I don’t think this needs explaining, but in case you’re just joining me here on Cross-Up, I might as well spell it out: I don’t like terrible things. I like knowing that my time hasn’t been wasted, and that I’ve gained something from whatever little experience coming my way. I DON’T like knowing that I can’t sit through something and walking away from it with a genuine headache not long after. And that’s what Final Fantasy 13-2 does to me, every single time I try to play it. Every. Single. Time.
And then there’s “The Subplot.”
Listen. I actually don’t finish every game I play. It’s not that I got bored with them, or even hated them; I just…you know, never got around to seeing them through to the end. But there has never, ever been in a game in my possession that broke me, my spirit, and my very psyche as severely as The Subplot of this game. To be honest, there have been times when games have made me actually stop playing for a little while, but that’s because they got an extremely positive emotional reaction out of me. Skyward Sword made me stop. Xenoblade Chronicles made me stop. Hell, even One Piece: Pirate Warriors made me stop (though that may be more of a credit to the anime than the actual game). But in their own ways, those games -- and a good game or even story in general -- have elements that can bring your progress to a halt. They can give you memories you’ll keep with you for months and even years to come. They DO NOT make you so furious and confused that you throw your controller aside and stare blankly at the screen for several minutes, stewing in silence at the sheer level of idiocy on display. They DO NOT make you realize how much time you’ve wasted, and the fact that trying to play on until “it gets better” is only going to help you waste EVEN MORE TIME.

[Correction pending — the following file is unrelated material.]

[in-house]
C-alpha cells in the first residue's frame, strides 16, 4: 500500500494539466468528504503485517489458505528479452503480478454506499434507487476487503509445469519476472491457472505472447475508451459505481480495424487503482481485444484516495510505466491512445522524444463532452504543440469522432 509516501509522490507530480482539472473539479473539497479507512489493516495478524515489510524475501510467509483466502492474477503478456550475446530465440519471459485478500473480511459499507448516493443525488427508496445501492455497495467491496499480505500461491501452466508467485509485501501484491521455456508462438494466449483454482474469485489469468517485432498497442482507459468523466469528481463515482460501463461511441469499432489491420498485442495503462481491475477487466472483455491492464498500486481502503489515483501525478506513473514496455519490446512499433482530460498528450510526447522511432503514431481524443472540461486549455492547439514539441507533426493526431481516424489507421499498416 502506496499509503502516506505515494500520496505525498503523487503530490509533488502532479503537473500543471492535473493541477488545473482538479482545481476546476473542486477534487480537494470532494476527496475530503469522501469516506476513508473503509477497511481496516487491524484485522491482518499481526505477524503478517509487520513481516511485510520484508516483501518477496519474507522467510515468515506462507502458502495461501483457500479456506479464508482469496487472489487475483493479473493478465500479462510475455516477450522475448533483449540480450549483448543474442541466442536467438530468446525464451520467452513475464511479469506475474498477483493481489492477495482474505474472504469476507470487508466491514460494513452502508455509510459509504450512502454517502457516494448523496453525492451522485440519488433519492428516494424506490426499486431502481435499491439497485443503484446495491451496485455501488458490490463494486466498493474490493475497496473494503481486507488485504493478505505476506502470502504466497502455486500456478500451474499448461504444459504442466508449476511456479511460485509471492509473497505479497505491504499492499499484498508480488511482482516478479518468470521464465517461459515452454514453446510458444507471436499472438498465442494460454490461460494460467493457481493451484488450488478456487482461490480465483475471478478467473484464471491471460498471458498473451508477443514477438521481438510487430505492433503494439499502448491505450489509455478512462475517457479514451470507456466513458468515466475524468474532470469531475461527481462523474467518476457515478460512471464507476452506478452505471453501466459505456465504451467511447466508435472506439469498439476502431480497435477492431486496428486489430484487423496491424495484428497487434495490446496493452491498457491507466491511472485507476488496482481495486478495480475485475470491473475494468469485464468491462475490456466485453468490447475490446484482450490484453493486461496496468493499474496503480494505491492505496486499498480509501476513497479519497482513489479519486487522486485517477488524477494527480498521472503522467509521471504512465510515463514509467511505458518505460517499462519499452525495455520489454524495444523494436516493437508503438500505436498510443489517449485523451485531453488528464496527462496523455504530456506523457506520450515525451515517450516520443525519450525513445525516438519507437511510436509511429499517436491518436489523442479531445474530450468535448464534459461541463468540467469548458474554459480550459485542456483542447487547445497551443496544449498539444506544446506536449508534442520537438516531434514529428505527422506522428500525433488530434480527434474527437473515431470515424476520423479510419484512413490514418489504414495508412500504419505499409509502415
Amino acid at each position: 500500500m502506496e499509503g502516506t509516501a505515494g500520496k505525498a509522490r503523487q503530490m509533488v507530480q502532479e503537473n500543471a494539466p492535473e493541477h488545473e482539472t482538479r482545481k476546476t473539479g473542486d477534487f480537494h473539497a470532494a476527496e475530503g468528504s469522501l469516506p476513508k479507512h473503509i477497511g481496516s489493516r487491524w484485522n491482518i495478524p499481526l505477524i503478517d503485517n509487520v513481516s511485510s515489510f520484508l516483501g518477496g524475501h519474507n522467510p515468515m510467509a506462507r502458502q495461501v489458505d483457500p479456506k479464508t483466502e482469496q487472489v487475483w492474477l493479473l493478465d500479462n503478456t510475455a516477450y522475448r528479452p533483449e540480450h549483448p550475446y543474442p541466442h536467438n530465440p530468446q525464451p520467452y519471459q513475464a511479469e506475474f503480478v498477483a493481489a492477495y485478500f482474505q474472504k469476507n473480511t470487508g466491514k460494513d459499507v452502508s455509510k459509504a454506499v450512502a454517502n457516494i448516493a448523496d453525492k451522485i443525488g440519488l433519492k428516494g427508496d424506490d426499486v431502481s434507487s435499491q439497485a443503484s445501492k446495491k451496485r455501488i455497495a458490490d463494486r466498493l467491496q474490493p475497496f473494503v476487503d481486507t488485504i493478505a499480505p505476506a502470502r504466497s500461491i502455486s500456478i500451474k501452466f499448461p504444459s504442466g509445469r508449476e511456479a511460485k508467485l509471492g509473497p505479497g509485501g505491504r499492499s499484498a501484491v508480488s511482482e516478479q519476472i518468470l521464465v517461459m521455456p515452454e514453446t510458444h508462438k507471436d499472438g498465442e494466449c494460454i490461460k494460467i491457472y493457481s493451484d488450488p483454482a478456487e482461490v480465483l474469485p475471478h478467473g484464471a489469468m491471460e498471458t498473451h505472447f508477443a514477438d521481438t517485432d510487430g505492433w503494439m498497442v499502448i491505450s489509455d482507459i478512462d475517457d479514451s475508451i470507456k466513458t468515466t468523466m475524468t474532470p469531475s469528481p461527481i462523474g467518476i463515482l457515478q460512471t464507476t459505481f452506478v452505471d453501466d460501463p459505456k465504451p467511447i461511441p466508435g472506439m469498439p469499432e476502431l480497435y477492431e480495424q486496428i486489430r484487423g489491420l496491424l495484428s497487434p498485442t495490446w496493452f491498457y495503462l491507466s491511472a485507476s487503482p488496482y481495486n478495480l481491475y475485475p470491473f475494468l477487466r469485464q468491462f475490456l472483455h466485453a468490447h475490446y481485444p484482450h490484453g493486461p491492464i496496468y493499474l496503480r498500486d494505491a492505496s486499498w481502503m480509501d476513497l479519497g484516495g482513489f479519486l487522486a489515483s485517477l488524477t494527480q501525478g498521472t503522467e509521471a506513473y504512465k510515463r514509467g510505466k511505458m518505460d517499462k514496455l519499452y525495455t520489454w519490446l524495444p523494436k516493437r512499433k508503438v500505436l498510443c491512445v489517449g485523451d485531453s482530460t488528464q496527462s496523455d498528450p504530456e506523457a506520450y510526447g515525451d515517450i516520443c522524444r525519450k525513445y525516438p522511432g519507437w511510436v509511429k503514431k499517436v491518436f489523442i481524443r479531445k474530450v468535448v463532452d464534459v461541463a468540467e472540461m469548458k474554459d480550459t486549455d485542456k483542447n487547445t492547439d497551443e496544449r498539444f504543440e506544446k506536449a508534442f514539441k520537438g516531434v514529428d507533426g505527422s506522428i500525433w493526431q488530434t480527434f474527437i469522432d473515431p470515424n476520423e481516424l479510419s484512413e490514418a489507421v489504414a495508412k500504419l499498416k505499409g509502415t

So I’m done. I’m done with this game -- for now, at least. Maybe if I cool off after weeks of not touching it, I’ll come back and be able to finish it. But as it stands, I’m willing to let it sit in its case, hoping that maybe when I crack it back open, it’ll come out of its cocoon as a beautiful butterfly…or maybe Persona 5. So if you’re weary of me poking holes in this game’s story, rest assured it won’t last for much longer.
I’ll get into The Subplot soon. But first, we have to discuss something else. Someone else.
(Or: What the Hell Are You Doing, Squeenix?)
All right, let’s play a game. In the space of a paragraph or less, come up with the most generic and stereotyped summary of FF (or any JRPG) that you can -- you know, as if you were an outsider looking in, or an FPS fan gleefully slamming the genre.